The best defensive player on the Cowboys (well, at least until the emergence this year by Anthony Spencer), Demarcus Ware, is banged up coming into the game.
The Cowboys are playing Sunday night at FedEx Field against the Washington Redskins with the NFC East title and a playoff berth on the line. Ware will wear a harness to protect his injured right shoulder and he is expected to have his reps limited, according to Brandon George of the Dallas Morning News.
Not a real positive take on things. But it has one factoid I did not know.
Last season, the Cowboys had two of the most promising young kickers in the NFL. Now they have one and the Redskins have the other. Dallas kept Dan Bailey, who has made 28 of 30 field-goal attempts this season and has already converted seven game-winning tries in 31 NFL games. But it unloaded Kai Forbath, who was signed by Washington in October and set an NFL record by making the first 17 field goals he has attempted in his career.
I put this up every week, but don't really know that I learn much most times. Just take a look, and see if any of these "keys" is a surprise to you.
This says one thing that is a very big reason why I really, really want the Cowboys to win.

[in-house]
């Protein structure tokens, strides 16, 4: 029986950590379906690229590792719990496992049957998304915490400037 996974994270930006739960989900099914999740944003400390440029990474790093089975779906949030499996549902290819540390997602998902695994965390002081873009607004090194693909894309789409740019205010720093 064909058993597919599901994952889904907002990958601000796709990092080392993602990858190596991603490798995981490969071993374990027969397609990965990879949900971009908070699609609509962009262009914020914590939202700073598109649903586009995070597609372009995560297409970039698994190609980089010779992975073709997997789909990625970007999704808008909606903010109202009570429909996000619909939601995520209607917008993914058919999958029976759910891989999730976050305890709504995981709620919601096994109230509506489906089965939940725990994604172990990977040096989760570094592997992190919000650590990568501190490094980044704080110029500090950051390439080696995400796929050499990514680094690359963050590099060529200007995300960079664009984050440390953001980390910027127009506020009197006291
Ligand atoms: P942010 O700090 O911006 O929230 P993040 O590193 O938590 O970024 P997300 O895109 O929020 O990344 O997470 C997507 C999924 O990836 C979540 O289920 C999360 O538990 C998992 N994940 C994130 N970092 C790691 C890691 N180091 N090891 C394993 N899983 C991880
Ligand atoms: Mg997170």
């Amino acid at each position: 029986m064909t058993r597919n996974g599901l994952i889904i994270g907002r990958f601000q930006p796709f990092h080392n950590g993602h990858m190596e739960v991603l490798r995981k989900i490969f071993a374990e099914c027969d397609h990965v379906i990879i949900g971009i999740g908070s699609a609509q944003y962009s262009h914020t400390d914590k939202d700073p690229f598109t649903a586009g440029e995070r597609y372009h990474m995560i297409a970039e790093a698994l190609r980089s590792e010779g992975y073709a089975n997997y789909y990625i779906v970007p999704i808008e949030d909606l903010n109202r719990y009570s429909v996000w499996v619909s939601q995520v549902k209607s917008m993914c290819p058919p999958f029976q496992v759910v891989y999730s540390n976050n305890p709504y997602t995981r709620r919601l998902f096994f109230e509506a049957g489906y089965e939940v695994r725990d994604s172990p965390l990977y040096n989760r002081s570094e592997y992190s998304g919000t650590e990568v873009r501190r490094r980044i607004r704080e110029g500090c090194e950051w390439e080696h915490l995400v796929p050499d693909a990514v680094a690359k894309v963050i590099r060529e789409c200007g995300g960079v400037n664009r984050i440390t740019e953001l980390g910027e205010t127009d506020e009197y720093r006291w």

Many pundits believe Romo will stumble and fall flat on his face.
I want to see mass consumption of crow.
On this, I just have to say (at least for the parts I quoted): Hell, yeah!
The Cowboys' best hope to win - the only one that they can actually strive for as opposed to hoping that breaks and loose balls bounce their way - is for Romo to come out firing.
Dez Bryant is the hottest scoring receiver in the league with 10 touchdowns in seven games. Let him direct his anger at being overlooked for the Pro Bowl (he can manufacture some if he doesn't really harbor a grudge) at one of the most porous secondaries in the league.
Let Jason Witten take the single-season record for receptions he set last week and put it out of sight for future tight ends. Let Miles Austin - somehow the forgotten man in this mix - remind people he caught the Cowboys' most recent touchdown pass, a fourth-down desperation heave that sent the New Orleans game into overtime.
That is the stuff I thought would be worth a read. Hope it helps you pass the time as we countdown to kickoff.